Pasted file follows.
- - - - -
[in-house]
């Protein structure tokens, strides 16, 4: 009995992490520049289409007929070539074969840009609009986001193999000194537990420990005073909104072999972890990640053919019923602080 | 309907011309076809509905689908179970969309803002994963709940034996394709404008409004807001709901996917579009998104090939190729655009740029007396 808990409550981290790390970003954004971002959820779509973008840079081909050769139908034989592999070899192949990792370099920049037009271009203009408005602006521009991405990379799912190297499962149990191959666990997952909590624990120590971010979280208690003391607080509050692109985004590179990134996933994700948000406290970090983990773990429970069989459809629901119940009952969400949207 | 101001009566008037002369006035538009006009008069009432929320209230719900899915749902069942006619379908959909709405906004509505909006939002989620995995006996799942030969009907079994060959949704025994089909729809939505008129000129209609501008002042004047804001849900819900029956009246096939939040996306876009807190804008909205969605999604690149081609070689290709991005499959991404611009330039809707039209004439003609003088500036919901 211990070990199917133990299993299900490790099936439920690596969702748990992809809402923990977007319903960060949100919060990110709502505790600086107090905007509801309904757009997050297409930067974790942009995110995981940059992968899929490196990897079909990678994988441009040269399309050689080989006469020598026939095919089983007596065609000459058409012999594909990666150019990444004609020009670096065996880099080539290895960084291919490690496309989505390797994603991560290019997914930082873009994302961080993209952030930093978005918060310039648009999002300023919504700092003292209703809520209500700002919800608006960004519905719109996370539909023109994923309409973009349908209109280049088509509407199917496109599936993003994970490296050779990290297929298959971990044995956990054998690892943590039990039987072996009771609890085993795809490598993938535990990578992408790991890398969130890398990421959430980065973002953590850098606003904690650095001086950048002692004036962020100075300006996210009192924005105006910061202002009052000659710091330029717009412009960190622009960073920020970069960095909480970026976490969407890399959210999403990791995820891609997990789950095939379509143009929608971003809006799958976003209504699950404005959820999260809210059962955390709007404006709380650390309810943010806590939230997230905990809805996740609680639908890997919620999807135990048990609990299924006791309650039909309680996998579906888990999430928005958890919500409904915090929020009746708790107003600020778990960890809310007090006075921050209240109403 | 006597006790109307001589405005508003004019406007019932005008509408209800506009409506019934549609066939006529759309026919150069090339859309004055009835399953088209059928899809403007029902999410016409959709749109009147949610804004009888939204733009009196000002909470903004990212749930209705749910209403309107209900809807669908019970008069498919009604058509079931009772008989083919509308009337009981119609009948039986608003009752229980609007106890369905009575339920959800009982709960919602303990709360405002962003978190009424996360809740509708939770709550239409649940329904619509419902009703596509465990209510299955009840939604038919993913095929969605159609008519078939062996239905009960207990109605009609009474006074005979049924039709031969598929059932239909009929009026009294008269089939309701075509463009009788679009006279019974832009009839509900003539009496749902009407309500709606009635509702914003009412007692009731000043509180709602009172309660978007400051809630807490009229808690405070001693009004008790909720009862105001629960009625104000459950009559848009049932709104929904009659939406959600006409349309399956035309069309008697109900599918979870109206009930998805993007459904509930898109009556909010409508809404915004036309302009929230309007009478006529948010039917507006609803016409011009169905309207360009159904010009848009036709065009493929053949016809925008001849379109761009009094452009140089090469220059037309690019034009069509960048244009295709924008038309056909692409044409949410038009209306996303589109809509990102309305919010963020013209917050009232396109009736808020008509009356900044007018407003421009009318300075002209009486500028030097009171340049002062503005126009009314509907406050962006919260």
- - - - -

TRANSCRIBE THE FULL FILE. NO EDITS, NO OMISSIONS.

[in-house]
């Protein structure tokens, strides 16, 4: 009995992490520049289409007929070539074969840009609009986001193999000194537990420990005073909104072999972890990640053919019923602080 | 309907011309076809509905689908179970969309803002994963709940034996394709404008409004807001709901996917579009998104090939190729655009740029007396 808990409550981290790390970003954004971002959820779509973008840079081909050769139908034989592999070899192949990792370099920049037009271009203009408005602006521009991405990379799912190297499962149990191959666990997952909590624990120590971010979280208690003391607080509050692109985004590179990134996933994700948000406290970090983990773990429970069989459809629901119940009952969400949207 | 101001009566008037002369006035538009006009008069009432929320209230719900899915749902069942006619379908959909709405906004509505909006939002989620995995006996799942030969009907079994060959949704025994089909729809939505008129000129209609501008002042004047804001849900819900029956009246096939939040996306876009807190804008909205969605999604690149081609070689290709991005499959991404611009330039809707039209004439003609003088500036919901 211990070990199917133990299993299900490790099936439920690596969702748990992809809402923990977007319903960060949100919060990110709502505790600086107090905007509801309904757009997050297409930067974790942009995110995981940059992968899929490196990897079909990678994988441009040269399309050689080989006469020598026939095919089983007596065609000459058409012999594909990666150019990444004609020009670096065996880099080539290895960084291919490690496309989505390797994603991560290019997914930082873009994302961080993209952030930093978005918060310039648009999002300023919504700092003292209703809520209500700002919800608006960004519905719109996370539909023109994923309409973009349908209109280049088509509407199917496109599936993003994970490296050779990290297929298959971990044995956990054998690892943590039990039987072996009771609890085993795809490598993938535990990578992408790991890398969130890398990421959430980065973002953590850098606003904690650095001086950048002692004036962020100075300006996210009192924005105006910061202002009052000659710091330029717009412009960190622009960073920020970069960095909480970026976490969407890399959210999403990791995820891609997990789950095939379509143009929608971003809006799958976003209504699950404005959820999260809210059962955390709007404006709380650390309810943010806590939230997230905990809805996740609680639908890997919620999807135990048990609990299924006791309650039909309680996998579906888990999430928005958890919500409904915090929020009746708790107003600020778990960890809310007090006075921050209240109403 | 006597006790109307001589405005508003004019406007019932005008509408209800506009409506019934549609066939006529759309026919150069090339859309004055009835399953088209059928899809403007029902999410016409959709749109009147949610804004009888939204733009009196000002909470903004990212749930209705749910209403309107209900809807669908019970008069498919009604058509079931009772008989083919509308009337009981119609009948039986608003009752229980609007106890369905009575339920959800009982709960919602303990709360405002962003978190009424996360809740509708939770709550239409649940329904619509419902009703596509465990209510299955009840939604038919993913095929969605159609008519078939062996239905009960207990109605009609009474006074005979049924039709031969598929059932239909009929009026009294008269089939309701075509463009009788679009006279019974832009009839509900003539009496749902009407309500709606009635509702914003009412007692009731000043509180709602009172309660978007400051809630807490009229808690405070001693009004008790909720009862105001629960009625104000459950009559848009049932709104929904009659939406959600006409349309399956035309069309008697109900599918979870109206009930998805993007459904509930898109009556909010409508809404915004036309302009929230309007009478006529948010039917507006609803016409011009169905309207360009159904010009848009036709065009493929053949016809925008001849379109761009009094452009140089090469220059037309690019034009069509960048244009295709924008038309056909692409044409949410038009209306996303589109809509990102309305919010963020013209917050009232396109009736808020008509009356900044007018407003421009009318300075002209009486500028030097009171340049002062503005126009009314509907406050962006919260």